CNS Drugs

, Volume 19, Issue 2, pp 137–146

Comparison of the Effects of Mirtazapine and Fluoxetine in Severely Depressed Patients

  • Marcio Versiani
  • Ricardo Moreno
  • Catharina J. A. Ramakers-van Moorsel
  • Albert J. Schutte
Original Research Article

DOI: 10.2165/00023210-200519020-00004

Cite this article as:
Versiani, M., Moreno, R., Ramakers-van Moorsel, C.J.A. et al. CNS Drugs (2005) 19: 137. doi:10.2165/00023210-200519020-00004

Abstract

Introduction: Depression is a major global problem associated with large medical, sociological and economic burdens. Mirtazapine (Remeron®, Organon NV, The Netherlands) is an antidepressant with a unique mechanism of action that has similar or superior efficacy to TCAs and SSRIs in moderate-to-severe depression. However, this agent has not yet been tested in patients with severe depression alone.

Objective: To compare the antidepressant efficacy and tolerability of mirtazapine and fluoxetine and their effects on anxiety and quality of life in patients with severe depression (≥25 points on the first 17 items of the Hamilton Depression Rating Scale [HDRS-17]).

Methods: In this double-blind study, 297 severely depressed patients were randomised to receive mirtazapine 15–60 mg/day (n = 147) or fluoxetine 20–40 mg/day (n = 152) for 8 weeks. 294 subjects were actually treated and 292 included in the intent-to-treat population. Symptom severity was measured by the HDRS-17, Montgomery-Asberg Depression Rating Scale (MADRS) and Clinical Global Impression (CGI) rating scale. Quality of life was self-assessed by patients using the Leeds Sleep Evaluation Questionnaire and the Quality of Life, Enjoyment and Satisfaction Questionnaire. Adverse events were recorded throughout the study.

Results: No statistically significant differences were noted between the two groups in change from baseline HDRS-17 score at any time point; both treatments were associated with large (∼15 points) decreases by study end. However, more mirtazapine-treated patients tended to exhibit a ≥50% decrease in HDRS score (significant at day 7; 9.0% vs 0.7%, p = 0.002). Significant differences in favour of mirtazapine were also observed at day 14 for changes in MADRS scores (−10.9 vs −8.5, p = 0.006) and the proportion of patients with ≥50% decrease in MADRS score (21.4% vs 10.9%, p = 0.031). On the CGI, the proportion of ‘much/very much improved’ patients tended to be greater with mirtazapine (significant at day 7; 9.7% vs 3.4%, p = 0.032). No significant between-group differences were observed for the majority of quality-of-life measures. However, mirtazapine produced significantly better improvements on ‘sleeping assessment 1’ (14.9 ± 5.2 vs 13.7 ± 5.4, p = 0.028) and ‘sleeping assessment 2’ (p = 0.013) than fluoxetine. Both agents were generally well tolerated but mirtazapine-treated patients experienced a mean weight gain of 0.8 ± 2.7kg compared with a mean decrease in weight of 0.4 ± 2.1kg for fluoxetine-treated patients (p < 0.001).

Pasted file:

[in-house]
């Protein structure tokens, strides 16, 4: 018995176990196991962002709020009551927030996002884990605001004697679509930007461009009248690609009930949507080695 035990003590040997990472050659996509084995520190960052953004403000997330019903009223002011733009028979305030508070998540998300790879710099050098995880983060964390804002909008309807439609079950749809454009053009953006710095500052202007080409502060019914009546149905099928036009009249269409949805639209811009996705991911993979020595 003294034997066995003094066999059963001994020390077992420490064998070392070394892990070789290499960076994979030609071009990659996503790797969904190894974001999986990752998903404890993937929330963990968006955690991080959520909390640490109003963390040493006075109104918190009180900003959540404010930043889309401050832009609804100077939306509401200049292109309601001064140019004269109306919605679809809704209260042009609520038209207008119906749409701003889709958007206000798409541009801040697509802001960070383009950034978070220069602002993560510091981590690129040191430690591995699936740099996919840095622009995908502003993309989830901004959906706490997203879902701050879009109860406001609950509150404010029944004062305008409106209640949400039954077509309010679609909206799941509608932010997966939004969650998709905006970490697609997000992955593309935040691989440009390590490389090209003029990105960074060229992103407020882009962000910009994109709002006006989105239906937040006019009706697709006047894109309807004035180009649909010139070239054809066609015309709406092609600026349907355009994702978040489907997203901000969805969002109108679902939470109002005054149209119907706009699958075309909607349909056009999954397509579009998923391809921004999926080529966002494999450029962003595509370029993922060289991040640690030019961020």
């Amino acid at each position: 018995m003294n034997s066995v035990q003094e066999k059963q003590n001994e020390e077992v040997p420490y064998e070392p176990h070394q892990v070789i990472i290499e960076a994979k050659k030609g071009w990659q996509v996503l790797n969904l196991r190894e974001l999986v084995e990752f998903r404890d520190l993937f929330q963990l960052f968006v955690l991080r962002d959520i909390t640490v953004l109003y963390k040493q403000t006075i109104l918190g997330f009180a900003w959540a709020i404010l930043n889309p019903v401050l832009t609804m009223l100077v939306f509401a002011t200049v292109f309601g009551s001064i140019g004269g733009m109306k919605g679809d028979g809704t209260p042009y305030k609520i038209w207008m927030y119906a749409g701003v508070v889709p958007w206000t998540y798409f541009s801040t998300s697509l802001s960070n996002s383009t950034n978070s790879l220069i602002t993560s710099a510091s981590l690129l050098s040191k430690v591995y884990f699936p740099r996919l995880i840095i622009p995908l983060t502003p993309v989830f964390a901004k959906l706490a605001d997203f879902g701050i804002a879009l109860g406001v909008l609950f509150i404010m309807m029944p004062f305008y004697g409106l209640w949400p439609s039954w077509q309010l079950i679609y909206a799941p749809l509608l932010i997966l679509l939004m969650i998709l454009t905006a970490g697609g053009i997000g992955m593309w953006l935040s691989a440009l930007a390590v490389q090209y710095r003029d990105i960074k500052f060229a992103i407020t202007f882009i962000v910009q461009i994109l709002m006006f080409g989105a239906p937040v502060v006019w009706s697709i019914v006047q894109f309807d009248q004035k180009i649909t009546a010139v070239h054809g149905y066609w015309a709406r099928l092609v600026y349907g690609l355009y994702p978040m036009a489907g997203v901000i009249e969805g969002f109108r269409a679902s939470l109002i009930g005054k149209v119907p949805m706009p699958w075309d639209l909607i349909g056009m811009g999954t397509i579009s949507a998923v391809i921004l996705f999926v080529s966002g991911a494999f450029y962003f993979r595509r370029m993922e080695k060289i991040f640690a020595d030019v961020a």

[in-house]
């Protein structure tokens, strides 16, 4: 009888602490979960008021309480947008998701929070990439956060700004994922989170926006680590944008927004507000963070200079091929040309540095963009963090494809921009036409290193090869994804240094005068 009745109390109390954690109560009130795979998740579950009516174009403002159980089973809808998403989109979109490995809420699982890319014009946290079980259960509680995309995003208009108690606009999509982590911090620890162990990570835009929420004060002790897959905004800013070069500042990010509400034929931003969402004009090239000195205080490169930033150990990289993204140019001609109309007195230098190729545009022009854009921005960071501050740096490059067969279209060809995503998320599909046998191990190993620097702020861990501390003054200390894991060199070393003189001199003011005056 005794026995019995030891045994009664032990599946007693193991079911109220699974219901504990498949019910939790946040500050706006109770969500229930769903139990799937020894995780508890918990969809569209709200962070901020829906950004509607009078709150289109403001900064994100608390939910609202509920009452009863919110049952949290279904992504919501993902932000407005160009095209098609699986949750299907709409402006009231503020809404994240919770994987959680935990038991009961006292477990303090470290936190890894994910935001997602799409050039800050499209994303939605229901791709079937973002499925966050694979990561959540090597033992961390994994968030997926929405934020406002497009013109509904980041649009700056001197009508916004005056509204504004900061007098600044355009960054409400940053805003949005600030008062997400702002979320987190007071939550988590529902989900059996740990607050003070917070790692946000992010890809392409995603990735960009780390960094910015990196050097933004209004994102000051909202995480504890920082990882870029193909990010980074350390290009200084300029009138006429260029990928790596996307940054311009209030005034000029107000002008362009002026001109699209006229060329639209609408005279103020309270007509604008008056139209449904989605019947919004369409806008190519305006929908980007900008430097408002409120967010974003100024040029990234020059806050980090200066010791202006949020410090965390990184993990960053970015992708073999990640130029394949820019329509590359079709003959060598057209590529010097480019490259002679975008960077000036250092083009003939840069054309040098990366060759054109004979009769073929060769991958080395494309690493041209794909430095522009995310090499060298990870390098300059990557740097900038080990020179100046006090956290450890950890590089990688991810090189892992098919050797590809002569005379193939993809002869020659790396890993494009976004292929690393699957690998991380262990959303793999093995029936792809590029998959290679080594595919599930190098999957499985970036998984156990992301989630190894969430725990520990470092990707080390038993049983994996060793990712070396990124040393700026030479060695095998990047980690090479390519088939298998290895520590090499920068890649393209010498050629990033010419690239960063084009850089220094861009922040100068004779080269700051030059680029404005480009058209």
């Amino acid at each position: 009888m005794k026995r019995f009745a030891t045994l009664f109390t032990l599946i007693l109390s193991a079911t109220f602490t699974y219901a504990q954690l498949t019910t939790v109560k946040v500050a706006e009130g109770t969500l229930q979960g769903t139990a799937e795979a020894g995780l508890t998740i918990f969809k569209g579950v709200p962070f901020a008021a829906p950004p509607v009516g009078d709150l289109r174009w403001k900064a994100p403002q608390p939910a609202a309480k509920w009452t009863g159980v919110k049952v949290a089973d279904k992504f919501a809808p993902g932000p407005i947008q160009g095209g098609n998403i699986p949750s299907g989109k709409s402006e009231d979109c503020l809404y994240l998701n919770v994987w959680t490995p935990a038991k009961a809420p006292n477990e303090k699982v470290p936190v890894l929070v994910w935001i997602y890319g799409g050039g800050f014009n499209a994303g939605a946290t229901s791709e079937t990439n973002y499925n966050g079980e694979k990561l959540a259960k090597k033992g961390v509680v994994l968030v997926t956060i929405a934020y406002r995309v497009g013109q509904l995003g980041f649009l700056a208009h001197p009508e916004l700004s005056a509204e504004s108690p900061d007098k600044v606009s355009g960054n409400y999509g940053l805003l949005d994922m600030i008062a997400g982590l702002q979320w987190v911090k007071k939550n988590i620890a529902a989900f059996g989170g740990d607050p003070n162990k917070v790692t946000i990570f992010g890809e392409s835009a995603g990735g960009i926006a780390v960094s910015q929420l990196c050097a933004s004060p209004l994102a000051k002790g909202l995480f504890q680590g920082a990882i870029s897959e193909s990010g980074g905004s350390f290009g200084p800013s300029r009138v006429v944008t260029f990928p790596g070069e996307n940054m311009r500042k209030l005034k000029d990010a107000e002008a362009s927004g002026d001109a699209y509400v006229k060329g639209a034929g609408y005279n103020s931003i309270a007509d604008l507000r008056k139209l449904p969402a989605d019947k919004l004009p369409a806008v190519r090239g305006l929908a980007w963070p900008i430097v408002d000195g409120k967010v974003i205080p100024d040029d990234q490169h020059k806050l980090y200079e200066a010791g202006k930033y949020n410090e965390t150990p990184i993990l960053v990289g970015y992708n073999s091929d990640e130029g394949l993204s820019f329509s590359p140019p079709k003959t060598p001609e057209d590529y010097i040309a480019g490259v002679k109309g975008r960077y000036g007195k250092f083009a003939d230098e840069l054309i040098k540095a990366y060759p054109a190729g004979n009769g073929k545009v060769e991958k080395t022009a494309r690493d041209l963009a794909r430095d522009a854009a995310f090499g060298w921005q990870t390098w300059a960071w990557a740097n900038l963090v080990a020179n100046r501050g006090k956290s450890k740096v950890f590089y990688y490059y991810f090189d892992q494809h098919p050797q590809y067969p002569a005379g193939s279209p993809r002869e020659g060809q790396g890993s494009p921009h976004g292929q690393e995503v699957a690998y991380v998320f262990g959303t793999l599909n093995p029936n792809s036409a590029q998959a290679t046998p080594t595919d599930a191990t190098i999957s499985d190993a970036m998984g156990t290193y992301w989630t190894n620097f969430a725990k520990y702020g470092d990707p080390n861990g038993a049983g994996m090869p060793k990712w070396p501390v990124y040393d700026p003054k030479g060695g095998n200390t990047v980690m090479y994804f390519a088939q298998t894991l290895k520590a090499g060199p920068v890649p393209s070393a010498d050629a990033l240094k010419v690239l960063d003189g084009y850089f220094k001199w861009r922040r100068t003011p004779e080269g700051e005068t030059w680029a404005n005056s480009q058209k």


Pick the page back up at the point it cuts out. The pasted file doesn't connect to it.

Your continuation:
Conclusions: Mirtazapine is as effective and well tolerated as fluoxetine in the treatment of patients with severe depression.

Copyright information

© Adis Data Information BV 2005

Authors and Affiliations

  • Marcio Versiani
    • 1
  • Ricardo Moreno
    • 2
  • Catharina J. A. Ramakers-van Moorsel
    • 3
  • Albert J. Schutte
    • 4
  1. 1.Institute of PsychiatryFederal University of Rio de JaneiroRio de JaneiroBrazil
  2. 2.Affective Disorders Study Group (GRUDA)University of São PauloSão PauloBrazil
  3. 3.Clinical Trial Operations, Organon NVOssThe Netherlands
  4. 4.Medical Services CNSOrganon International Inc.RoselandUSA

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